Unfold the Future by The Flower Kings

Highest Prog Fantasy: Unfold The Future by the Flower Kings

[Originally published in 2017]

A review The Flower Kings, UNFOLD THE FUTURE (2002; remastered and reissued, 2017). Tracks: The Truth Will Set You Free; Monkey Business; Black and White; Christianopel; Silent Inferno; The Navigator; Vox Humana; Genie in a Bottle; Fast Lane; Grand Old World; Soul Vortex; Rollin’ the Dice; The Devil’s Schooldance; Man Overboard; Solitary Shell; Devil’s Playground; and Too Late for Tomatos

Grade: A+.  Glorious.  Full.  Enchanting.  Mesmerizing.

The Flower Kings released its first boxset, A KINGDOM OF COLOURS (Insideout Music), in very late 2017.  Granted, we’re more than a bit late coming to the news, and I (Brad) only realized that the boxset had come out when seeing an advertisement for the forthcoming second boxset.

This set—a gorgeously packaged one at that—is part 1 of 2, re-releasing the band’s first official seven studio albums.  Missing are any b-sides, extra tracks, live releases, and the album that started it all, Stolt’s 1994 solo album, THE FLOWER KING.  But, these absences are certainly fine, as the boxset is what it is.  The next set, according to Insideout, will have three full disks of new or previously unreleased material.  Additionally and spectacularly, of those original albums re-released for A KINGDOM OF COLOURS, the final one, 2002’s UNFOLD THE FUTURE, has been completely remastered by the Flower King himself, Mr. Roine Stolt.

Despite being a life-long prog fan, I didn’t come to The Flower Kings until the band released its 1999 album, FLOWER POWER.  When it came out, one of my best students (now, amazingly enough, a beloved colleague) lent it to me, knowing my love of all things prog.  Not only did FLOWER POWER floor me, but I had to purchase it and everything the band had done to that point.  To say I became a MASSIVE fan of the band in 1999 would be pure understatement.  My love of the music produced by Stolt and co. was tangible, and I simply couldn’t get enough.  Of those first seven studio albums, my favorite—to this day—is SPACE REVOLVER (2000).  Yet, there’s nothing the band has done that I don’t love.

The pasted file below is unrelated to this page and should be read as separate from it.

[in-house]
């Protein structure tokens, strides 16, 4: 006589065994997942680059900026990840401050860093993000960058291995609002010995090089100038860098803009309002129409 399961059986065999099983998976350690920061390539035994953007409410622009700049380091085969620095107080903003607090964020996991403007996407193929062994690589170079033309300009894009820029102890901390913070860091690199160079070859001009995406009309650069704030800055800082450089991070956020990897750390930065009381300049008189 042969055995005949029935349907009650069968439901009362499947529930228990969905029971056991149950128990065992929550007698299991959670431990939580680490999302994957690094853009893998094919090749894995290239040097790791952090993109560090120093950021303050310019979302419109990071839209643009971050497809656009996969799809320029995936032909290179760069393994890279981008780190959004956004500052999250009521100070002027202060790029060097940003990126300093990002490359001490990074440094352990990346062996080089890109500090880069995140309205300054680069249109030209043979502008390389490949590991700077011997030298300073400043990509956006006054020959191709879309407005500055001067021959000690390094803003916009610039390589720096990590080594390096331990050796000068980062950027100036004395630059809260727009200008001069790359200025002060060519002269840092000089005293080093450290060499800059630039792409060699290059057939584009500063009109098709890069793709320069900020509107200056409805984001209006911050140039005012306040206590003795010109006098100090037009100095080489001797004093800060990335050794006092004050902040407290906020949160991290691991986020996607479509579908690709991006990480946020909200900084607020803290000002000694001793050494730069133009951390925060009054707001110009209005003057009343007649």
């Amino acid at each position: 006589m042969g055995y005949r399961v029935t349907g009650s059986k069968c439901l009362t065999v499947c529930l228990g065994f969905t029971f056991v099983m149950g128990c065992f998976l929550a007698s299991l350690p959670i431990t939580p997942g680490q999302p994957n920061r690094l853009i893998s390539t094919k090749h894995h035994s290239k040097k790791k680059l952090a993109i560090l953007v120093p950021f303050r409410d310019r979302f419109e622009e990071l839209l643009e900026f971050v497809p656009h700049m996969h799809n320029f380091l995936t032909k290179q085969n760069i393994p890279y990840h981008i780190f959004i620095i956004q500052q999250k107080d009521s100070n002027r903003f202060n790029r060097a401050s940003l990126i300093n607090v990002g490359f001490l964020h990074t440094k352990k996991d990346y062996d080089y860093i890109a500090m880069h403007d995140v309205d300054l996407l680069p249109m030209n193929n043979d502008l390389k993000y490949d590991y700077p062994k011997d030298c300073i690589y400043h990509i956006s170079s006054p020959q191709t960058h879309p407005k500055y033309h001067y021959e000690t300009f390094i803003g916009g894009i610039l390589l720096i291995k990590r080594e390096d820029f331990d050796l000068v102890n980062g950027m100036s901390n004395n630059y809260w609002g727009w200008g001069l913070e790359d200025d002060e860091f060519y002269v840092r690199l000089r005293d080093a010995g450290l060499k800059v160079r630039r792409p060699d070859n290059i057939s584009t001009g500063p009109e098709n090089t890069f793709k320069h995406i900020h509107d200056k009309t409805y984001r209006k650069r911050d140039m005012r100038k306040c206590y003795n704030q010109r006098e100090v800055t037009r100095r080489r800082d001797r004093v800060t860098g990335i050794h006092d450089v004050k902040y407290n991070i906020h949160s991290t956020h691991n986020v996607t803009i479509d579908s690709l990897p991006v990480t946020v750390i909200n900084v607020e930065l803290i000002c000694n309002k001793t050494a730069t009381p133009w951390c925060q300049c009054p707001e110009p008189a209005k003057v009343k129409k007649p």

When UNFOLD THE FUTURE came out in November, 2002, I was just completely my first book (on Tolkien) and starting my second (on Christopher Dawson).  It was a heady time in my professional life, and The Flower Kings served as a thrilling and inspirational soundtrack.  To me, the band was making not just prog, but mythic prog.  Not just prog, but actual high fantasy.  Indeed, unlike almost any other band in rock, The Flower Kings alone were defining and making albums as manifestations of fantastic moods or states of being.  BACK IN THE WORLD OF ADVENTURES was explorative; RETROPOLIS was playful; STARDUST WE ARE was redemptive.  Of those first seven studio albums, though, the seventh, UNFOLD THE FUTURE, was boldly confident and righteous.  Not pretentious, but definitely righteous.

Even more than the previous releases, the band embraced every form of musical expression for UNFOLD THE FUTURE: everything from Genesis-like symphonic prog to Metheny and Brubeck-like jazz to tiddly-winks and novelty music.  It was all there.  All there.  Everything.  Nothing absent.  Yet, it all came together in some appreciative whirligig of cohesive and thunderous reality. 

Additionally, while the themes of earlier albums, such as FLOWER POWER, were overtly pagan, the themes of UNFOLD THE FUTURE are subtly (and sometimes not so subtly) Christian.  But, they’re mythically Christian rather than pietistically Christian.  At center stage in the drama of UNFOLD THE FUTURE stand two mighty figures: the devil and the Holy Mother.  Whether Stolt means the Holy Mother to be the white goddess who appeared to Socrates, the White Buffalo woman who appeared to the original Sioux, the Lady of the Lake who appeared to Arthur, or the Virgin Mary, it probably matters not.  She’s the Holy Mother, and she hates the devil.